10717 posts in 1315 days


#7 posted 770 days ago

I have cut, planed, jointed a lot of Jatoba and have not found it to be hard on my tools. Light passes on the planer will prevent most chip out but I use the drum sander for final thicknessing. BLO really brings out the dark red color and Tongue Oil Finish also works nicely on Jatoba. Keep us posted.

-- " I'll try to be nicer, if you'll try to be smarter" gfadvm

View fussy's profile

fussy

980 posts in 1675 days


#8 posted 769 days ago

One thing to comsider; Jatoba is known as “Brazillian Cherry”. When finished, it looks very much like cherry. It burns like cherry, is a bit harder and heavier and more expensive than cherry. Would cherry be a more reasonable choice? It is easier to work, readily available and relatively inexpensive if bought rough. Just thinking.

-- Steve in KY. 44 years so far with my lovely bride. Think I'll keep her.

View Craftsman on the lake's profile

Craftsman on the lake

2382 posts in 2062 days


#9 posted 769 days ago

I don’t know fussy, Cherry’s natrual finish is brownish. it darkens with age. The jatob I’ve got is reddish almost orange (see picture at top of this page). I know it’s called brazillian Cherry. I wonder if it’s called that because of brazillian rosewood?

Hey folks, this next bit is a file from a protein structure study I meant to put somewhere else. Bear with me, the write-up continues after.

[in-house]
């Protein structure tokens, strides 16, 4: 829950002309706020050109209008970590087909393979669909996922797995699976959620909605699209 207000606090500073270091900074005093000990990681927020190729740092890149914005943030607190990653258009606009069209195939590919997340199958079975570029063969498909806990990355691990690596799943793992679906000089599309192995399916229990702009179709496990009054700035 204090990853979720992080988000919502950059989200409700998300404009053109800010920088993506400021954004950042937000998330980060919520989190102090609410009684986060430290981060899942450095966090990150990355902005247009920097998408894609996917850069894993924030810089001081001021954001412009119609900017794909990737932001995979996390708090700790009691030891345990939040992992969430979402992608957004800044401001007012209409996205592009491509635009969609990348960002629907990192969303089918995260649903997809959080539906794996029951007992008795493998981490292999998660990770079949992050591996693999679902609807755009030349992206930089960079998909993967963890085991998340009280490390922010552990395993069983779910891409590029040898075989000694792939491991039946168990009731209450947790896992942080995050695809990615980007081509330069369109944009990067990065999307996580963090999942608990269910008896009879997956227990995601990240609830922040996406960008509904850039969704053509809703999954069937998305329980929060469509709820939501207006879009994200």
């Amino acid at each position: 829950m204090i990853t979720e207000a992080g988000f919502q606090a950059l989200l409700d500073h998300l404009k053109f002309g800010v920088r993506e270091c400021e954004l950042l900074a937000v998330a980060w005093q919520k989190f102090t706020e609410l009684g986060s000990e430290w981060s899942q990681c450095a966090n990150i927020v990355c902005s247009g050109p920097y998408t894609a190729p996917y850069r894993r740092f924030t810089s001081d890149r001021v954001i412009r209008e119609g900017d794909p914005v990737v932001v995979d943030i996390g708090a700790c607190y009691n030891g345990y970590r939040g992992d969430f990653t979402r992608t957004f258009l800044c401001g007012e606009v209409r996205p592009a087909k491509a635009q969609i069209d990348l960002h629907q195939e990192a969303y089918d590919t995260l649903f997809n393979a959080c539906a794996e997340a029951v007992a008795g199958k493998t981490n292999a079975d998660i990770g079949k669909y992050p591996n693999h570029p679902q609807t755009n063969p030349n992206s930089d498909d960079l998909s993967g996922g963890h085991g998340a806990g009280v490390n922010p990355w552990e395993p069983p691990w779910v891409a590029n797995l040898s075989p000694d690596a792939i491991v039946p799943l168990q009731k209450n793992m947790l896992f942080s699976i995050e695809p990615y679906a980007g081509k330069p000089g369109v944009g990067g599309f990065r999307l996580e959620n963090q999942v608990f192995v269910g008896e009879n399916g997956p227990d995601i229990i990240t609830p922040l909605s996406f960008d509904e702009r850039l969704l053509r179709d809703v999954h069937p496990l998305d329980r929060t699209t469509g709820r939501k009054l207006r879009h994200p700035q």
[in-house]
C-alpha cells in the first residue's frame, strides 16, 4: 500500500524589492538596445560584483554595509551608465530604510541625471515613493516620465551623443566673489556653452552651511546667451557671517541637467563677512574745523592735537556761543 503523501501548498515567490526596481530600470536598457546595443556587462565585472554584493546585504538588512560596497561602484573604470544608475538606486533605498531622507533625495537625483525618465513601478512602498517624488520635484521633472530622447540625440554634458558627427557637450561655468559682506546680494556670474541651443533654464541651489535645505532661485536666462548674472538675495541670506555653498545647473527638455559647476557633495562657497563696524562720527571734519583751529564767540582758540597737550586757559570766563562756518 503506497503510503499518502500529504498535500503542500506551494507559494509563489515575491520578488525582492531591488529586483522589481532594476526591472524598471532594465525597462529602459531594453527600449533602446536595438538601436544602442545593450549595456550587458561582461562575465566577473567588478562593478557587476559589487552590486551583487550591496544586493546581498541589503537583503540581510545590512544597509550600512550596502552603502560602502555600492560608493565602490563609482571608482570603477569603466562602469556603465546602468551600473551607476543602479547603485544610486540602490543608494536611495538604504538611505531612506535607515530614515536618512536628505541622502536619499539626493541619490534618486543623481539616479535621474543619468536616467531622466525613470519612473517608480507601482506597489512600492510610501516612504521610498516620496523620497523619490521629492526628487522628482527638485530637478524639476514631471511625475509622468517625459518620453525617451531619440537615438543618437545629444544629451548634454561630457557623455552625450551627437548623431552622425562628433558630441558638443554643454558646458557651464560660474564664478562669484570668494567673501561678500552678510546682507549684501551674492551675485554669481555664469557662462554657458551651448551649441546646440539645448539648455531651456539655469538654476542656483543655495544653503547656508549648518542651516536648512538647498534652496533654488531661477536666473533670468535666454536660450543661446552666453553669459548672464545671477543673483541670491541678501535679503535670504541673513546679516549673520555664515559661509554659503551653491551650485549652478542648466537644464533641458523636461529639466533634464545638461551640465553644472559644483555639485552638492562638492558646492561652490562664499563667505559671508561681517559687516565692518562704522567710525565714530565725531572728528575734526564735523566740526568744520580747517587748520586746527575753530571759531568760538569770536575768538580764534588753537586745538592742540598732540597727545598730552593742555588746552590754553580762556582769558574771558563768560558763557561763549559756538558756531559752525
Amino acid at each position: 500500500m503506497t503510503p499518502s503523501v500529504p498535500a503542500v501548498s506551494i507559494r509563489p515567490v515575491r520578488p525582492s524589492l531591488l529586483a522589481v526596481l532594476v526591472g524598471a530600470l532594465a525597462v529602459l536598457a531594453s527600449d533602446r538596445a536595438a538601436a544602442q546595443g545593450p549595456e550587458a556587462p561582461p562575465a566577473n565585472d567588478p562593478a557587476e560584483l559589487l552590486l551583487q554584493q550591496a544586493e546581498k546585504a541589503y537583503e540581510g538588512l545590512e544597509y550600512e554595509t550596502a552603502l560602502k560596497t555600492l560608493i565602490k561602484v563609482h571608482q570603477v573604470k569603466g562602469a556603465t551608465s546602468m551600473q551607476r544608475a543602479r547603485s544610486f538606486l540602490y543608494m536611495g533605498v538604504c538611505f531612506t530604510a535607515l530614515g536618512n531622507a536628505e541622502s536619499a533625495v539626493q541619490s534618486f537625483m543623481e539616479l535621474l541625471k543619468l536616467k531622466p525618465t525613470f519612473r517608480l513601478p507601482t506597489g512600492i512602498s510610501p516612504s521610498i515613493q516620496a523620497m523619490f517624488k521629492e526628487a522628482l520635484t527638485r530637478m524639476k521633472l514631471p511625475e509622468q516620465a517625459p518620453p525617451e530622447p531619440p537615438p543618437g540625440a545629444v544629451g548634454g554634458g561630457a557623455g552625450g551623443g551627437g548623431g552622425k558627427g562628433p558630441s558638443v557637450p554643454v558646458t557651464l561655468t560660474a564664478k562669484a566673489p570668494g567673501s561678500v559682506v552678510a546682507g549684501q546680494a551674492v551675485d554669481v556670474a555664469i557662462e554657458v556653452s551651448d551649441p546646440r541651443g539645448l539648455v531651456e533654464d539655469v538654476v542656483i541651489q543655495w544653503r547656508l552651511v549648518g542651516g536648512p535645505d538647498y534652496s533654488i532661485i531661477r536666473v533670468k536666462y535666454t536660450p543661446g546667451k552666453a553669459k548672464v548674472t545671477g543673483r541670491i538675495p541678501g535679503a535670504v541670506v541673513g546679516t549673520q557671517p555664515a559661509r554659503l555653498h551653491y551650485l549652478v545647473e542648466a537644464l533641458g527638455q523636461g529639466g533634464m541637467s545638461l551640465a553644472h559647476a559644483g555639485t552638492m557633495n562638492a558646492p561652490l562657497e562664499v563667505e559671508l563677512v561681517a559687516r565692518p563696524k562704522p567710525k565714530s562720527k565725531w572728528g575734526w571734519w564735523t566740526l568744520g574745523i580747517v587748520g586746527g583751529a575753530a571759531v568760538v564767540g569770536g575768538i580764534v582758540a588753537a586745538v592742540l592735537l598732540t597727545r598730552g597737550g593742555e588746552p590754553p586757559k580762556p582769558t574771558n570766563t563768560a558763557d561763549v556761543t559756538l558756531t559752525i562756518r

-- The smell of wood, coffee in the cup, the wife let's me do my thing, the lake is peaceful.

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Craftsman on the lake

2382 posts in 2062 days


#10 posted 769 days ago

Thanks everyone. My planer has been through thousands of board feet of oak, maple, and walnut. A few 2 ft. pieces of jatoba shouldn’t kill it. I’m not planning on using it on a regular basis.

Good info. I’ll be careful. Many thanks for your insight.

-- The smell of wood, coffee in the cup, the wife let's me do my thing, the lake is peaceful.

View gfadvm's profile

gfadvm

10717 posts in 1315 days


#11 posted 769 days ago